by CFO/Attorney/Mother/Triathlete, Tracy M. De Soto

Over the weekend, on Mother’s Day, West Covina’s own Lenore Moreno made pixie dust out of the Disneyland Tinker Bell Half Marathon; toping the previous best, 1:24:11, by over 8 minutes. And, yes, we are all serious athletes who gravitate toward more strenuous and meaningful competition, but at 1:15:55, Moreno’s time would have stood as the world record until about 1980, and is only a few minutes off the best recorded half marathon for a woman ever.

As serious and set in our ways as we are, many won’t run in a “simple” half marathon. Others won’t participate in anything not presided over by the USAT or IAAF. And who even considers signing up for a Disney spectacle? Maybe you just don’t compete on Mother’s Day because it falls right around your middle child’s Birthday, coating that weekend with a thorough and sufficient level of excitement (see chaos). If you’ve been exercising at any level, for any amount of time, the reasons not to do something can pile up like the children’s laundry. Reflecting upon a certain accomplishment, on a certain special Sunday might well alter such toxic behavior.

About 13,000 women participated in the Tinker Bell Half, at 5:30 Sunday morning. Yes, they were there on purpose, and got to enjoy the sights, sounds and Disneyland atmosphere, but how many of them didn’t have anything else demanding their attention? They managed to find the motivation. Maybe Disney’s not your thing, but see if you can identify what is, and take a look at how it can and does drive you.

You don’t need to be a mother to find inspiration on an occasion like Mother’s Day. You needn’t even have an emotionally fulfilling or even stable relationship with your own mother. Become motivated by the effort and accomplishment of Lenore Moreno, a strong, passionate woman you’ve only just heard of. Find the strength to motivate yourself on a weekend when you have no events scheduled, then do it again on a Wednesday. Learn how to get yourself up, then see how easy it is to stay there..

24 April 2015: Early-Season Fitness: Preparation plus Enjoyment equals Success

by CFO/Attorney/Mother/Triathlete, Tracy M. De Soto

Training and Competition are Not Simply About Side-Splitting Achievement- Find Your Balance Early and Realize Better Results

Last month’s LA Marathon took place amid record heat and participation levels. 54 runners were hospitalized for heat-stroke and related complications. About twice as many were treated for dehydration out on the course. The following week the BADWATER Ultramarathon series got underway to the dubious comfort of all. Needless to say, even as snow continues to thaw on much of the continent, the 2015 competition season has gotten off to a scorching start. Despite eagerness to get the year’s first race under your belt, pursue an event with conditions or qualifications for which you are not prepared and you may jeopardize more than your positive outlook. Season, even career threatening consequences await the impatient and unwary.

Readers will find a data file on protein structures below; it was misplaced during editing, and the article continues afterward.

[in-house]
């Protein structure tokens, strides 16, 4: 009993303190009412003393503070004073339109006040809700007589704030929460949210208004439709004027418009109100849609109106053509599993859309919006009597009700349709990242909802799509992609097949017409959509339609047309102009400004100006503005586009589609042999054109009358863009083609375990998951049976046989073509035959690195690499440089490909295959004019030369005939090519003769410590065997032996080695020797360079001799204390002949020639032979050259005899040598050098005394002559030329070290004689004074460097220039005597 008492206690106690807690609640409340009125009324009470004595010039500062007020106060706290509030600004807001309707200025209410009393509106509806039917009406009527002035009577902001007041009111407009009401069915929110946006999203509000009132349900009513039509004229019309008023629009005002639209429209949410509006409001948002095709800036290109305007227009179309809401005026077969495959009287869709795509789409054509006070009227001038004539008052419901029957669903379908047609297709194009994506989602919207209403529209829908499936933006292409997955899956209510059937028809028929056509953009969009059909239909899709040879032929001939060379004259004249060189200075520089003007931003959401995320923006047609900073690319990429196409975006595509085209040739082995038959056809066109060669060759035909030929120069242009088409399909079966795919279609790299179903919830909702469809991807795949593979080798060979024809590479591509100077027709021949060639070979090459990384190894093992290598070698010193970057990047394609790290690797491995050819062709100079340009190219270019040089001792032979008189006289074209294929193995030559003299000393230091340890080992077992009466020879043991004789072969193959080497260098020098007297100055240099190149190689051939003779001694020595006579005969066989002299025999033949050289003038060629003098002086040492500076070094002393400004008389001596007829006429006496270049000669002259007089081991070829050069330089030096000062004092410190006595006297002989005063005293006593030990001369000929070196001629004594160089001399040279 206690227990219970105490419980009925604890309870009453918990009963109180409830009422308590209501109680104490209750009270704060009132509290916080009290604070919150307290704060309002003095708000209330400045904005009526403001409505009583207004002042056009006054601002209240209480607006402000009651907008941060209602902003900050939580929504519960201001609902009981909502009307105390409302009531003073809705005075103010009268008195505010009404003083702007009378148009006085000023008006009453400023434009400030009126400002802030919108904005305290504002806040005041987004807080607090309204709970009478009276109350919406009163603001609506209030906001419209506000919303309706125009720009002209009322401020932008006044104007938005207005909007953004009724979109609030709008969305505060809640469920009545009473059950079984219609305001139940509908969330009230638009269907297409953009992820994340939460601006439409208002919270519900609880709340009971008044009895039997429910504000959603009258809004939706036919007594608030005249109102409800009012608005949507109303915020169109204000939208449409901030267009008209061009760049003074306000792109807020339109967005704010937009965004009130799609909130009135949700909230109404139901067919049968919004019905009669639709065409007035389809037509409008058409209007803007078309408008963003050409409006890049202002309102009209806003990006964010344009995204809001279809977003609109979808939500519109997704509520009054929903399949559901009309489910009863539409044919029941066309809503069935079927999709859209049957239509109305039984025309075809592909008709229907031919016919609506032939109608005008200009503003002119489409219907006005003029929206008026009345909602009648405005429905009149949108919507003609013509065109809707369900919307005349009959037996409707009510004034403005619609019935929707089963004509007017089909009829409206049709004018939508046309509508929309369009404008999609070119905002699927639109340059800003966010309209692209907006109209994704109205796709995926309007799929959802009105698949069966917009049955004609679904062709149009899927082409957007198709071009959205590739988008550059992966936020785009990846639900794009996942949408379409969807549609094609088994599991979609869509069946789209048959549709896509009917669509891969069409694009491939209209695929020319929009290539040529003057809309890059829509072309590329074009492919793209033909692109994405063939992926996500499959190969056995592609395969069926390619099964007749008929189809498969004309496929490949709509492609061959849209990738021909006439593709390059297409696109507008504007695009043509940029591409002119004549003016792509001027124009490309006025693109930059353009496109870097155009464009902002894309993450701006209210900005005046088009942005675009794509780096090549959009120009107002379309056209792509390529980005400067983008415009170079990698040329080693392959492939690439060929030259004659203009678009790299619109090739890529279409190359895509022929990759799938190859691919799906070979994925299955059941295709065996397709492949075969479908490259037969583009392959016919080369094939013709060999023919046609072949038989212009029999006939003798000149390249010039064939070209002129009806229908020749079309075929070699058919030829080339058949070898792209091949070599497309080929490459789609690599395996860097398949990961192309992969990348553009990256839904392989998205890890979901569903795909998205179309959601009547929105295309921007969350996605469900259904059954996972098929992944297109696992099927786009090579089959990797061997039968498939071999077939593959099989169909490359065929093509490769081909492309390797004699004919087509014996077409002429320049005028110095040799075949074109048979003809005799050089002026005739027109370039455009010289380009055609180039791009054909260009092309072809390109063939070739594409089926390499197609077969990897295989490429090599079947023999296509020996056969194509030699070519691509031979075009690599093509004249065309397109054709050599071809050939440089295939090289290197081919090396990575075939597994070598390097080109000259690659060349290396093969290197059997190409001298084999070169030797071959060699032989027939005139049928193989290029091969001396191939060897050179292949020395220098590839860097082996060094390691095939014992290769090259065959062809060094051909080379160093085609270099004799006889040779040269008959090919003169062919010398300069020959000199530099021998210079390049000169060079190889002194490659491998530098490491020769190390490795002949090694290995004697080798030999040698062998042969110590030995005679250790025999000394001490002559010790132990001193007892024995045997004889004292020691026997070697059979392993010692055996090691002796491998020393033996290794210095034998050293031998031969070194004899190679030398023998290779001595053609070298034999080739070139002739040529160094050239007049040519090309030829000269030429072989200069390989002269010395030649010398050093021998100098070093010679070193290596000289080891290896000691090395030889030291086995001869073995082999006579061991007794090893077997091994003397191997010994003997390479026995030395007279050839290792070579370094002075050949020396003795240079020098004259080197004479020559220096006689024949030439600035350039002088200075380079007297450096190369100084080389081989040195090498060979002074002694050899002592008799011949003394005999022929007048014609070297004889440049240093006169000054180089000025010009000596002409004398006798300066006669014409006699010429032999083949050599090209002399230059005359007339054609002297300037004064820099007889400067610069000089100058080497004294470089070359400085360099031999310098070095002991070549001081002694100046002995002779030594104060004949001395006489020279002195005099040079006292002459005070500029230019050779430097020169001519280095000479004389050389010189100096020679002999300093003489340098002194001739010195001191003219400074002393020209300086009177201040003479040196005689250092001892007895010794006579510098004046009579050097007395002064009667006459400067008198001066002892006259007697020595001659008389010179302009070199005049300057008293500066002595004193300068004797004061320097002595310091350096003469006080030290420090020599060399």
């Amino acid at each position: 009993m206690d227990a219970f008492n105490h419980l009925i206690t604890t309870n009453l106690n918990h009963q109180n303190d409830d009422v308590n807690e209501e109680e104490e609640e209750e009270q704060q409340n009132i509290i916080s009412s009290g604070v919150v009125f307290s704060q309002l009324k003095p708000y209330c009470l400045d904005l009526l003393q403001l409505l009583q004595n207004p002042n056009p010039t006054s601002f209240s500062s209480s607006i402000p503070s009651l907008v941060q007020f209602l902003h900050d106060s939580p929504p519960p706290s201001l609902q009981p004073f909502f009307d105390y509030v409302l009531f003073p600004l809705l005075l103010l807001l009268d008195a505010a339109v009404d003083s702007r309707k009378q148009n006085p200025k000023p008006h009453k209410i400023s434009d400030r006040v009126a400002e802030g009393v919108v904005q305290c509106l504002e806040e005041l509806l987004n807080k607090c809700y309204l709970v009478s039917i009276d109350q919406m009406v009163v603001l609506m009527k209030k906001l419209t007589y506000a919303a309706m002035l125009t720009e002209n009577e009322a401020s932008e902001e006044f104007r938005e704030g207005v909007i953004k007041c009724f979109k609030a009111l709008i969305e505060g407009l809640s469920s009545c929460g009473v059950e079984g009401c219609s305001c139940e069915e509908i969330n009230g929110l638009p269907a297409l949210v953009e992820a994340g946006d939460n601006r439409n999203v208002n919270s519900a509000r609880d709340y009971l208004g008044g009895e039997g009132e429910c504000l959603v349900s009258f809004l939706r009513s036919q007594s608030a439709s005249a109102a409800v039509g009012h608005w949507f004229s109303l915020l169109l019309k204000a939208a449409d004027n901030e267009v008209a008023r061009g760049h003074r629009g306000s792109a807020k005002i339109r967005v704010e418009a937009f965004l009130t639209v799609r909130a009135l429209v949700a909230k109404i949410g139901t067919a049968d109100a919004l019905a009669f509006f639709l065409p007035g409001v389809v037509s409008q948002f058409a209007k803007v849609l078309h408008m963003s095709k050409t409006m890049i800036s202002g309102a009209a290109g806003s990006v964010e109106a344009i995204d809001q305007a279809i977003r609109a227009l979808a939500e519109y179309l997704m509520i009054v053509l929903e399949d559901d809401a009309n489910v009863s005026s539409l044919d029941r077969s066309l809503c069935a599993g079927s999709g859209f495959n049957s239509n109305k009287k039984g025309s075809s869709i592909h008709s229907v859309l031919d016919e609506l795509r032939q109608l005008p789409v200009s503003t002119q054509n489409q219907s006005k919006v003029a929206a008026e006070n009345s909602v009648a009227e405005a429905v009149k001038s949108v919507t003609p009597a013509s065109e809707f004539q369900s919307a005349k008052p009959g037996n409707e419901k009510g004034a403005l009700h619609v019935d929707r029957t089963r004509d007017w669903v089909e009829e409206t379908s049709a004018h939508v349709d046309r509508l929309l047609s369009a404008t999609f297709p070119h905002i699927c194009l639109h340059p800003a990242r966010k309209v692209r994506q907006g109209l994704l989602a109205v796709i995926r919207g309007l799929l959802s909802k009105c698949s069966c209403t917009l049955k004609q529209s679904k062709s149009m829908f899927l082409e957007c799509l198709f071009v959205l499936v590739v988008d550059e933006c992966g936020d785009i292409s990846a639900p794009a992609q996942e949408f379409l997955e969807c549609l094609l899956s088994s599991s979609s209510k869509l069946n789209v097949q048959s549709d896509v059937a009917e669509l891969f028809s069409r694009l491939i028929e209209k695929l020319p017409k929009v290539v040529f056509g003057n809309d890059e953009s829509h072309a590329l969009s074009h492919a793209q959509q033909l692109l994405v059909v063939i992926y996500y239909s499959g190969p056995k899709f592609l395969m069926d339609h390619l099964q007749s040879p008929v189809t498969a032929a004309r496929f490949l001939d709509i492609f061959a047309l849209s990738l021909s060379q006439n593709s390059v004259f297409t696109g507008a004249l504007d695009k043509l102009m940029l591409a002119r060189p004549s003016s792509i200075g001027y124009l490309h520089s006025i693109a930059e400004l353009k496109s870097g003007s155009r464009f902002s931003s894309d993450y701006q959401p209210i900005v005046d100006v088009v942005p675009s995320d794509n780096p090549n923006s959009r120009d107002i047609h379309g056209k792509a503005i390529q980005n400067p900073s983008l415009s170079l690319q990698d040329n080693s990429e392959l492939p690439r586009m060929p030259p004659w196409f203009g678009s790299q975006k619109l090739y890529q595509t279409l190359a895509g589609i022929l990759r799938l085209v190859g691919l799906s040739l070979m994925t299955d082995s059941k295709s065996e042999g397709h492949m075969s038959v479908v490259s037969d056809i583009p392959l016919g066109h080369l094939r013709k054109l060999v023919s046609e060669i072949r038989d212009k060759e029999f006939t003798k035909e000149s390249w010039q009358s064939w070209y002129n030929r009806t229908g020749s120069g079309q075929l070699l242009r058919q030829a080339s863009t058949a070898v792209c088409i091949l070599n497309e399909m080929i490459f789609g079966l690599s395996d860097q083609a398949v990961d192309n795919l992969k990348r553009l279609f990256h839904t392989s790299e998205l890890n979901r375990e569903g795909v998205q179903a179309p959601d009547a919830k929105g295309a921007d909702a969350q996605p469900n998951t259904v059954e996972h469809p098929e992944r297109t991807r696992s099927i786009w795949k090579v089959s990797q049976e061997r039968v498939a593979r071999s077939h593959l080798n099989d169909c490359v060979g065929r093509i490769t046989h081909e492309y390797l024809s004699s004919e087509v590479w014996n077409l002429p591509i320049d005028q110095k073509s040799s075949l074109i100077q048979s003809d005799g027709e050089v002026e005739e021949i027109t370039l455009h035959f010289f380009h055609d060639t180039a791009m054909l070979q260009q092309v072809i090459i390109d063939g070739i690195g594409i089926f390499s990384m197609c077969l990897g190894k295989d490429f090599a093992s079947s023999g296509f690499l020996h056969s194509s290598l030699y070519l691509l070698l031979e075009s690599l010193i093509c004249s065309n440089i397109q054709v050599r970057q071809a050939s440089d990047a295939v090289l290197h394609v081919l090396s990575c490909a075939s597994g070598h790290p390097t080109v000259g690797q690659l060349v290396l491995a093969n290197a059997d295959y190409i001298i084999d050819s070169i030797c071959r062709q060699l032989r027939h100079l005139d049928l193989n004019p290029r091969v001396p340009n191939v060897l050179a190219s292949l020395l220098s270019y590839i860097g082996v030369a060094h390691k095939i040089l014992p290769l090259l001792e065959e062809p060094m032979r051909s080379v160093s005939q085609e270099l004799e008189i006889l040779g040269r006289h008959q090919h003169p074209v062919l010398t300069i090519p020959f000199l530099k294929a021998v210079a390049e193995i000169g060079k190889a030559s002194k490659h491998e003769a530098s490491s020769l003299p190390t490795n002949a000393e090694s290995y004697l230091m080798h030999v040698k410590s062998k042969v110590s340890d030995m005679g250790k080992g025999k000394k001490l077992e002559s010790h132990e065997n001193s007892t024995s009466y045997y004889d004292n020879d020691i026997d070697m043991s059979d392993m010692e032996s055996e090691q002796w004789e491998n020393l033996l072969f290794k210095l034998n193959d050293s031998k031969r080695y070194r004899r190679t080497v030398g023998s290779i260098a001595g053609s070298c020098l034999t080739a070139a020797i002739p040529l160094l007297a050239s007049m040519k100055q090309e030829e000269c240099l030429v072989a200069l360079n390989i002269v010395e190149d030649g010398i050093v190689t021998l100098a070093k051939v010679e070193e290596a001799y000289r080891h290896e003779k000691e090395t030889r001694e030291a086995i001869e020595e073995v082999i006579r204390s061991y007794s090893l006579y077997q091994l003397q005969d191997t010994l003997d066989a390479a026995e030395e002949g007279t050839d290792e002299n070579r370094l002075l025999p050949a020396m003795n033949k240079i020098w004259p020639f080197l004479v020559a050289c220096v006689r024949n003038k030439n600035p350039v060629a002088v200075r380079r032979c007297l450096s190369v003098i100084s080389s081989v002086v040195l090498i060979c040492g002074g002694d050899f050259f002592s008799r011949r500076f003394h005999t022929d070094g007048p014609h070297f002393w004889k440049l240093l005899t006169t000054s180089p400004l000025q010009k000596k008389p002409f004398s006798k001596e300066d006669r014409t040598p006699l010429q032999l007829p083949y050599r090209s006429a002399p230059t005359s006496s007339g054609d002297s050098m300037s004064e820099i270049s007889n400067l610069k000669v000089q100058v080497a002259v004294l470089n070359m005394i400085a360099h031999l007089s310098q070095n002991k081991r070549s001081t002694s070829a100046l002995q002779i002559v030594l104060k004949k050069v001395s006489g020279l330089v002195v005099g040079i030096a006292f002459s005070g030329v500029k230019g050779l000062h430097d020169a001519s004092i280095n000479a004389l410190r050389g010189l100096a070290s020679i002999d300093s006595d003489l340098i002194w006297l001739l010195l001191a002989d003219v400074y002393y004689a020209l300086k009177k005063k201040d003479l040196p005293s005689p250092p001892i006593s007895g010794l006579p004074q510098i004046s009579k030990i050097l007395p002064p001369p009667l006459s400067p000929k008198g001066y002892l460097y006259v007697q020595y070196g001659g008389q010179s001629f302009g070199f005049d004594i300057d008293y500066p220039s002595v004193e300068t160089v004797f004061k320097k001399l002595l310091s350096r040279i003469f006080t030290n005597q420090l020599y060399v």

Proper readiness, and a fulfilling year of fitness, can be as simple as which early-season event you choose. An Ironman, Ultra or Century right out of the gates is not a sound strategy, despite what you hope to prove to yourself or that neighbor with whom you are so competitive. No one is saying you can’t handle it. But, nearly all of the 54 LA Marathoners who ended up in the hospital were, are well-conditioned athletes. Despite your capabilities, sometimes conditions and circumstances just aren’t in your favor. Negative results most often occur early in the year before you’ve settled into your reliable groove.

Everyone understands moderation, but how many practice it? The complicated mental makeup of even a recreational competitor can drive one to the edge of excess, even on a supposed off day. Consistent, light training early in the season is not a step backwards, nor is participating in a race for which your body is “overqualified.” Sprints and Half Centuries are not for amateurs. Signing up for one in advance of a more intense and lengthy event is a perfect way to kick start your more serious training without overreaching. Your most grueling race of the year should never be your first. Similarly, your next event should not be so far in the future that you justify putting off meaningful training for it.

It’s okay to sign up for something that isn’t meant to test your limits. Participating in an event of less severe intensity can remind you how enjoyable fitness is meant to me. Besides, just because something isn’t impossible doesn’t mean it’s not competitive. Ever heard of the Carlsbad 5000?

31 March 2015: New Season: Full Speed Ahead!

by CFO/Attorney/Mother/Triathlete, Tracy M. De Soto

Wow - it's that time again, April and Spring are here! Many of you may have your first races of the season under your belt while others on the east coast in particular are still unthawing. I am eager for this season. It is spring, and close to summer like weather in San Diego! Whatever it takes to inspire you, go out and find it.

Remind yourself why you do what you do. Is it to achieve a personal goal? Maintain a lifelong fitness? Set an example for your children? Or simply to de-stress from the rest of our fast-paced world that we live in? Whatever it is, keep on keeping on and get out there for another great season!

14 January 2015: New Year’s Resolve - Unleash the New You in the New Year